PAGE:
It is such an honor to be working with these artists and I celebrate continuing to break down that fourth wall with our audiences in the coming weeks.

Happy Opening!

The Gospel At Colonus – Week 4 Tech

Els and Jessica cutting up at the Tech Table.

Tech is the most engaging part of putting a show together for a stage manager.  I enjoy the discovery process that takes place in the rehearsal room, supporting by scheduling and taking blocking, watching as the actors find their way through a play. But it is in the process of tech where we gently cradle the newborn, carry it across the lobby, and lay it in the freshly built cradle (stage).

Over the course of this week, the designers, led fiercely by Edward E. Haynes, who created a set to accommodate the 32 performers and 5 band members in order to bring the show into the house, director Andi Chapman’s vision. The dedicated Ebony Rep Production Manager, Sheldon P. Lane, has brought Ed’s design to realization, through the work by Sets-To-Go scenic carpenters Mark Henderson and Tim Farmer. The set is carpeted, the railings which enclose the heights and playing areas are secure. The props are in place.

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Top of Show cues for The Gospel At Colonus. Co-author Jessica Major’s thumb.

Lighting Designer Karyn D. Lawrence and Projection Designer Tom Ontiveros have worked closely to create a lighting and projection design that can both isolate the intimacy of certain scenes, and tell the story of the play, which depicts the journey of Oedipus to Colonus and his redemption. The character of Oedipus is being played by two actors, the Preacher or spoken text performed by Roger Robinson, and the sung text performed by Ellis Hall. It is a complex story to tell; having not seen the original production except on the DVD, in my humble opinion I think it is being told more clearly in this iteration.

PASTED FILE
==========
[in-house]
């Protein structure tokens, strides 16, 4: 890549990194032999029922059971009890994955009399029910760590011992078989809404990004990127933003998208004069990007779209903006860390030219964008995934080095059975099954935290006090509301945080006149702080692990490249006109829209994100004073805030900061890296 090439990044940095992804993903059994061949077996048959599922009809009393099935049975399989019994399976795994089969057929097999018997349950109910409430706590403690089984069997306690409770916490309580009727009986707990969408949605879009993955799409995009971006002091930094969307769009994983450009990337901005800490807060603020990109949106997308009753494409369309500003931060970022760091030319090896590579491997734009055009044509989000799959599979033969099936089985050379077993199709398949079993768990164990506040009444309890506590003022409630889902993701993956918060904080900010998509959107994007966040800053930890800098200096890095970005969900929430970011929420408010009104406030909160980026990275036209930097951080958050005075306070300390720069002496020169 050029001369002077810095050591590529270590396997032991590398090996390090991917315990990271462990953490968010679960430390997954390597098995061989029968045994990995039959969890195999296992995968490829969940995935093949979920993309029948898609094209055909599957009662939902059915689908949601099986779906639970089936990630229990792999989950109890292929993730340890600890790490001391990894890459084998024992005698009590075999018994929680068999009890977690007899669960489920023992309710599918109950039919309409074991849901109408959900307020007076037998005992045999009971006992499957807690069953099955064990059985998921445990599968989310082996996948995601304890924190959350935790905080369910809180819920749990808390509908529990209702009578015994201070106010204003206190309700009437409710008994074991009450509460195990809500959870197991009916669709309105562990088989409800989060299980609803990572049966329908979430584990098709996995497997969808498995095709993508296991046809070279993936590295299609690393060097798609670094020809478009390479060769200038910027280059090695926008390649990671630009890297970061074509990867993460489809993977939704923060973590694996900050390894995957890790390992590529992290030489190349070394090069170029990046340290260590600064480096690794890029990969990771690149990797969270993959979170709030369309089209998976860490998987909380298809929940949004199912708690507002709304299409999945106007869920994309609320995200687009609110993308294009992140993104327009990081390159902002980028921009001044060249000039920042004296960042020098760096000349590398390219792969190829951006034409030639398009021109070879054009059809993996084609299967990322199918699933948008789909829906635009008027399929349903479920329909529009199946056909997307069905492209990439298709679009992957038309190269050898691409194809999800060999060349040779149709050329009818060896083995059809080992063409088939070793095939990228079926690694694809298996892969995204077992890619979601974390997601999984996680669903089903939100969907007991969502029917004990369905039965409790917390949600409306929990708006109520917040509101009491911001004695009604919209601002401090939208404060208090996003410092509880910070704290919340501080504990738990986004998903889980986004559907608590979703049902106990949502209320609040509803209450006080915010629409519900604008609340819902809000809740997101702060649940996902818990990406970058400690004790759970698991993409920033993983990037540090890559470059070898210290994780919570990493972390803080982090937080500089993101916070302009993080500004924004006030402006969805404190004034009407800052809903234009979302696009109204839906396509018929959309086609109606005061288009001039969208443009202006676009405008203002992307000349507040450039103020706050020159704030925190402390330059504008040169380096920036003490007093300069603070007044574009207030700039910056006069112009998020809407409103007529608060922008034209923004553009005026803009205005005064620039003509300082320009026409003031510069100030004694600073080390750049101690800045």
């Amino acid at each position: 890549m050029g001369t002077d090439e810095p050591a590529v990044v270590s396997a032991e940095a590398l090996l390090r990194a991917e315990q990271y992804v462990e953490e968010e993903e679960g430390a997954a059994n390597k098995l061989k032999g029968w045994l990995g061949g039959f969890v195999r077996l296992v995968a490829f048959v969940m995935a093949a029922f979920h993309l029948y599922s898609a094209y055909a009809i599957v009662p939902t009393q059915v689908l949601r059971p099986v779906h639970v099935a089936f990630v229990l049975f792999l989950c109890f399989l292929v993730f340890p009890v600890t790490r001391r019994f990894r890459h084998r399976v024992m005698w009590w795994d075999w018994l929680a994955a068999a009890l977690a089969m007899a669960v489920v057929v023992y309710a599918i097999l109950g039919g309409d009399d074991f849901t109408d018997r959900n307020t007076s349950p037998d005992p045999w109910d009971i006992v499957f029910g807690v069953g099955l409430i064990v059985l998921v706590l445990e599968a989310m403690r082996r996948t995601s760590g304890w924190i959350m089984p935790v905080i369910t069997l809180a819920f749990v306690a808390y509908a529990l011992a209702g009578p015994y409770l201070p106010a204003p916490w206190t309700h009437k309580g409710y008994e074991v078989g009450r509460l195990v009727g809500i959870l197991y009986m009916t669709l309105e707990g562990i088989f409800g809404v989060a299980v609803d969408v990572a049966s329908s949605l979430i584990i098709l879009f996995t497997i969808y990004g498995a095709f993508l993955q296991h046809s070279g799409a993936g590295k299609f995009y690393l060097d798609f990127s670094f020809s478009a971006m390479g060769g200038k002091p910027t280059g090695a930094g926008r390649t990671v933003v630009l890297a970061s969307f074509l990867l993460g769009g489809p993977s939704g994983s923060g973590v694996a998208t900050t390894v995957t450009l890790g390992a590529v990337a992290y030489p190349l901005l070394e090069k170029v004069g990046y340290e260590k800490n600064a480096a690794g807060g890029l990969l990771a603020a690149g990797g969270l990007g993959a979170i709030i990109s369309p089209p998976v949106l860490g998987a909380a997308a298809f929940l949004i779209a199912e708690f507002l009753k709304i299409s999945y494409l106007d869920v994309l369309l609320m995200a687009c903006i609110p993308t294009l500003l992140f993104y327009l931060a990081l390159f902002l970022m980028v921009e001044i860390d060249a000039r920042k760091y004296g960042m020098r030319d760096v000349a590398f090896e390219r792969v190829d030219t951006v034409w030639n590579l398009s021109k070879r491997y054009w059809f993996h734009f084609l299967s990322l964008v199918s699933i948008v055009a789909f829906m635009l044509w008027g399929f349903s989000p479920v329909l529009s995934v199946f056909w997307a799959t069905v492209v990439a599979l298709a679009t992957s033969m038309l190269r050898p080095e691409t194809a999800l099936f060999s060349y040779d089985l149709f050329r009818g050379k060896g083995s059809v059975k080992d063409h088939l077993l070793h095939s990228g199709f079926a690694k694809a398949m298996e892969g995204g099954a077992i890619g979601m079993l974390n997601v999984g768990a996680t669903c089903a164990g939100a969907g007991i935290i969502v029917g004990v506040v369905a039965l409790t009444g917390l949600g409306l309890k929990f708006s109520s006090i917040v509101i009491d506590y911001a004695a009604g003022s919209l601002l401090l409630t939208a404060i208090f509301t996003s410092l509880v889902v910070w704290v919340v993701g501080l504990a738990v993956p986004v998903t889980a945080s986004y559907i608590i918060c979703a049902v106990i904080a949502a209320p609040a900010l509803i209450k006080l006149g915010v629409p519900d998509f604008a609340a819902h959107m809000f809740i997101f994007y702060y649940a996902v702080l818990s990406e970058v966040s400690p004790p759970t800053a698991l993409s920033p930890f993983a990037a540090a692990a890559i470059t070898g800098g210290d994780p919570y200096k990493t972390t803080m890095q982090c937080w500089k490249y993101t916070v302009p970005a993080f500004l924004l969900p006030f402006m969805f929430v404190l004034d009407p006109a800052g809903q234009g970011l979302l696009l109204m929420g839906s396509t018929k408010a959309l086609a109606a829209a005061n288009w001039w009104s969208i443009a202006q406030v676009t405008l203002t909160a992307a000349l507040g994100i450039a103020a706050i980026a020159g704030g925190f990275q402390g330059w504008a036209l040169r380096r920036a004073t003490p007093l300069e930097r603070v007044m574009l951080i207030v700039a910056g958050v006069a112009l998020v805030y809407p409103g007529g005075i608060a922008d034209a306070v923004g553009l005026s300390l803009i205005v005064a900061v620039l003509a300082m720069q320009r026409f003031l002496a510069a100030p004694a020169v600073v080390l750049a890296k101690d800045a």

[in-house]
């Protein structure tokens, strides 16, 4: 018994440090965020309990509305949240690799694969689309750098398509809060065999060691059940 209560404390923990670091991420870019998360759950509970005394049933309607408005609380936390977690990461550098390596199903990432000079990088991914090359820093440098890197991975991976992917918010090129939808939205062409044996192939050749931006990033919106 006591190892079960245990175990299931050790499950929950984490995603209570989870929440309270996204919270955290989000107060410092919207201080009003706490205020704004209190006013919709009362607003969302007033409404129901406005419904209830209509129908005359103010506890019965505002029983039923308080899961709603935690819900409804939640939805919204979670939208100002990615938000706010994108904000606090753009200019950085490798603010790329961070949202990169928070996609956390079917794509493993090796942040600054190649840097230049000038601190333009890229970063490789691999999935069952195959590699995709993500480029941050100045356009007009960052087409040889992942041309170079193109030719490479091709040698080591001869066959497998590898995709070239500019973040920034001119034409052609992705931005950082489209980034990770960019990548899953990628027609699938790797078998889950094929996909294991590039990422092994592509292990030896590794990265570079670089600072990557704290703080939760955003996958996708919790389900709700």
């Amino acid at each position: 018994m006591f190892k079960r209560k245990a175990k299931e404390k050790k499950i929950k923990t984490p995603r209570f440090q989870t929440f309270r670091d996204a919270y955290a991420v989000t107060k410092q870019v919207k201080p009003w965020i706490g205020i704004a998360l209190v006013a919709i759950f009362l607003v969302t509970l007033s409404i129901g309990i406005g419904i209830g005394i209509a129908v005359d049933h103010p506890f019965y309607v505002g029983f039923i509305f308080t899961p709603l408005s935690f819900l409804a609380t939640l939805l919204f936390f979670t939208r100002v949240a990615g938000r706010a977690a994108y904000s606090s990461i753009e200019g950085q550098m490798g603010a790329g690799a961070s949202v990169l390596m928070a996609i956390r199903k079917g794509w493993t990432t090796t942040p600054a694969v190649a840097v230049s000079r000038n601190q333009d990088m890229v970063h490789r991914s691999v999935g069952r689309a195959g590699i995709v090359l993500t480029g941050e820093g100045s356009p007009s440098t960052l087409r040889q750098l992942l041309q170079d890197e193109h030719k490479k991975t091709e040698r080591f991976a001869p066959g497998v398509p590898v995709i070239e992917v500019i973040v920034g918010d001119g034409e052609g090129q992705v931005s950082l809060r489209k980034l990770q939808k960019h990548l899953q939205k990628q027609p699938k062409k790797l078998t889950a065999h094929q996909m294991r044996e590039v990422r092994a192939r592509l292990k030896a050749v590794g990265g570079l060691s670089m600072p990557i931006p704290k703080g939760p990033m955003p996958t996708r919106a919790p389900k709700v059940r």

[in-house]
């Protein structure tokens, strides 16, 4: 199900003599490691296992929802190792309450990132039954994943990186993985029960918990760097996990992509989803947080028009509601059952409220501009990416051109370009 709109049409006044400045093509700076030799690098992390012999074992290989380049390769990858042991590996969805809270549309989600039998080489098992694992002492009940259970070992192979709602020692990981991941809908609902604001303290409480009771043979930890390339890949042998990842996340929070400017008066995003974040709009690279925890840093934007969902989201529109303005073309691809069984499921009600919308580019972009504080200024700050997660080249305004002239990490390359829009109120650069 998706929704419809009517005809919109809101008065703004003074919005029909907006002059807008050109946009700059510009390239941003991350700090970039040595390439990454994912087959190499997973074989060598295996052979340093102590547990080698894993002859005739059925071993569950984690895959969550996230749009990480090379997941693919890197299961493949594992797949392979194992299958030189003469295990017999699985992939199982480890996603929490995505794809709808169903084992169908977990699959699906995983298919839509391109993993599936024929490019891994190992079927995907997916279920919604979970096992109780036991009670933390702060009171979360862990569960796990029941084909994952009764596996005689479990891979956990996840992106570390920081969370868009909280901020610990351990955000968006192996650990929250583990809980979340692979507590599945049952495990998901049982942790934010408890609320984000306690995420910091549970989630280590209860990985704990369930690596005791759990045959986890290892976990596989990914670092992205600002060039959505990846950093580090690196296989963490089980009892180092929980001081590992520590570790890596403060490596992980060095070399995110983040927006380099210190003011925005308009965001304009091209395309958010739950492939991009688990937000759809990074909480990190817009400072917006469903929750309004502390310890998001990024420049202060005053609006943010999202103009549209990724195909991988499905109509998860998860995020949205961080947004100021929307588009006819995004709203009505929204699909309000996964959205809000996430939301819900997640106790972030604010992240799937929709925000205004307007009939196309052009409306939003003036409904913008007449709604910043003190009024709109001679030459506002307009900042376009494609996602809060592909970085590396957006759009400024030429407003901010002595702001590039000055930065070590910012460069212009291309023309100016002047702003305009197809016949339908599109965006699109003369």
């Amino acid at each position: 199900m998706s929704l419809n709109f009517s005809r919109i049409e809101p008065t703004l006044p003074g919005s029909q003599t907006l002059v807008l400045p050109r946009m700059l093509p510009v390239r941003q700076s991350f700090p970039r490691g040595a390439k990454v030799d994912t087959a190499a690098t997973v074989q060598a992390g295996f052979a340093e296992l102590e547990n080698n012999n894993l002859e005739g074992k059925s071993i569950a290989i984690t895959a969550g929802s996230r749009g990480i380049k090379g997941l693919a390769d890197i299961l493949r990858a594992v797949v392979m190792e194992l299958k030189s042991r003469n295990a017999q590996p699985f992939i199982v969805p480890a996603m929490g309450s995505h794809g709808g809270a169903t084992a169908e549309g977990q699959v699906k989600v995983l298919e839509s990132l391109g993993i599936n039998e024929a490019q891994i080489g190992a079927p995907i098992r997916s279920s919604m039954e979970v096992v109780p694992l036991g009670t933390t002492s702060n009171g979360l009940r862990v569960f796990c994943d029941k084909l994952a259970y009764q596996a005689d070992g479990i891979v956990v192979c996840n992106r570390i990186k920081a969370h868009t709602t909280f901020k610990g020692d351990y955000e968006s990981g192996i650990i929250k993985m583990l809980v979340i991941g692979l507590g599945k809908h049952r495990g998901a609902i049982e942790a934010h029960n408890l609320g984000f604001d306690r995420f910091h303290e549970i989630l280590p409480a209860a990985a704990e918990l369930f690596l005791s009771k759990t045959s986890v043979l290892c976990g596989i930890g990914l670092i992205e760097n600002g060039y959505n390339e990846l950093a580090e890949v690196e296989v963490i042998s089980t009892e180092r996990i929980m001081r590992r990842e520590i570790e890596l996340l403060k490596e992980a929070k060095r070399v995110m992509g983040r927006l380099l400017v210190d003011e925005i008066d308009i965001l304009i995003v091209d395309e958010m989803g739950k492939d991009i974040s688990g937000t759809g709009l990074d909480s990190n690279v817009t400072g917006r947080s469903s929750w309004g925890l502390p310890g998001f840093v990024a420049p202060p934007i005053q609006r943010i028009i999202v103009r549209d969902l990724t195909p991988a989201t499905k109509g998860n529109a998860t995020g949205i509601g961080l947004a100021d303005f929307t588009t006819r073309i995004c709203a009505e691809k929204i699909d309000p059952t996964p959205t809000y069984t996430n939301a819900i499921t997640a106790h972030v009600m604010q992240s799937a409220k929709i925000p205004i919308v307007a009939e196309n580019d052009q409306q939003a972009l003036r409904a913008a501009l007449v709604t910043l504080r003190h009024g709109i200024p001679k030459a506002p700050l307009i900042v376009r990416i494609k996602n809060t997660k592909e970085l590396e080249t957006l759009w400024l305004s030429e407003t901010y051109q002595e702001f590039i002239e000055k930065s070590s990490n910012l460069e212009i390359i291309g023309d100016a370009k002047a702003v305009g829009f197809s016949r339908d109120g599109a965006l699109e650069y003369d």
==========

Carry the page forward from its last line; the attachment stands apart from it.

Silly Selfie of Els not  calling her cues. Photo by Jessica Major

This week, Ed, Karyn, Tom and Andi have worked to create stage pictures that  tell that story. My participation as stage manager is to execute those moments by calling the cues in the exact sequences we have worked out in tech rehearsals. In order to do that, I have created a calling script layered with these cues.   I am, of course, showing you only the pretty page of the script at left. One which was created largely through the computer savvy of Jessica, my production assistant on the show, whose ability to cut and paste far exceeds my own. With apologies to Jessica, because she has been so fiercely effective as an assistant – when I am doing things on the computer,  because she is a digital native she hovers over my shoulder like an Irish setter waiting for me to throw the ball. And I have news; I throw a lot more slowly than I did as a younger stage manager. After dinner one night, when she returned to the tech table, she looked at the computer and with horror in her voice, said,